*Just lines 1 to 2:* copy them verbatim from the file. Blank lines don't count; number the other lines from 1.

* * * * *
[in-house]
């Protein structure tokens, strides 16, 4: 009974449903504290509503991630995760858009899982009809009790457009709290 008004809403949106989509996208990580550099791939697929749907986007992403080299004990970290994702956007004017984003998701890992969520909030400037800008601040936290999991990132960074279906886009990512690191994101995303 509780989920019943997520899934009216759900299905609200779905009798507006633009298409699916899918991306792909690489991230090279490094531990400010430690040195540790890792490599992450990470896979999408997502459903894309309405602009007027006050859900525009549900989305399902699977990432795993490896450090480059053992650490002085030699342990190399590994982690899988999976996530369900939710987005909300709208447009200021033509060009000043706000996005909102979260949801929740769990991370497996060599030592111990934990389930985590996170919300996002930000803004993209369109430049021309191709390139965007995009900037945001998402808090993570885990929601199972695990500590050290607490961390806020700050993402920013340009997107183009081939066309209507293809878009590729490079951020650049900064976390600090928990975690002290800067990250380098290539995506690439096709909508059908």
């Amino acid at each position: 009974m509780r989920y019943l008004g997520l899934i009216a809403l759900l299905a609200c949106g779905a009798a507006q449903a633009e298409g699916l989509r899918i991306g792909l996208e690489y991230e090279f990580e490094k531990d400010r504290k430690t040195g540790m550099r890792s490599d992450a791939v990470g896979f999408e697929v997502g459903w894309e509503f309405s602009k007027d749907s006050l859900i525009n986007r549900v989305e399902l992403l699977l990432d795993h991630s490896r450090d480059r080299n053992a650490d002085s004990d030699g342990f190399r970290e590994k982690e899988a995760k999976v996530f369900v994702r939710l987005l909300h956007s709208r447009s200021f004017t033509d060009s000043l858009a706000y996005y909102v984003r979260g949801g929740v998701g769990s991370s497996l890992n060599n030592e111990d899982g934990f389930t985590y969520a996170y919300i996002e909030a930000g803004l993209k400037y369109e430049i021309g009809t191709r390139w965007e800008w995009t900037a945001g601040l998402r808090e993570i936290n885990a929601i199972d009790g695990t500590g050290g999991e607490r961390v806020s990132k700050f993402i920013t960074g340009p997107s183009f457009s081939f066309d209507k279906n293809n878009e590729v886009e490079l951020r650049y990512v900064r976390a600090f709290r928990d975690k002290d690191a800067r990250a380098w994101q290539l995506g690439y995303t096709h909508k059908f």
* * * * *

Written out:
[in-house]
């Protein structure tokens, strides 16, 4: 009974449903504290509503991630995760858009899982009809009790457009709290 008004809403949106989509996208990580550099791939697929749907986007992403080299004990970290994702956007004017984003998701890992969520909030400037800008601040936290999991990132960074279906886009990512690191994101995303 509780989920019943997520899934009216759900299905609200779905009798507006633009298409699916899918991306792909690489991230090279490094531990400010430690040195540790890792490599992450990470896979999408997502459903894309309405602009007027006050859900525009549900989305399902699977990432795993490896450090480059053992650490002085030699342990190399590994982690899988999976996530369900939710987005909300709208447009200021033509060009000043706000996005909102979260949801929740769990991370497996060599030592111990934990389930985590996170919300996002930000803004993209369109430049021309191709390139965007995009900037945001998402808090993570885990929601199972695990500590050290607490961390806020700050993402920013340009997107183009081939066309209507293809878009590729490079951020650049900064976390600090928990975690002290800067990250380098290539995506690439096709909508059908």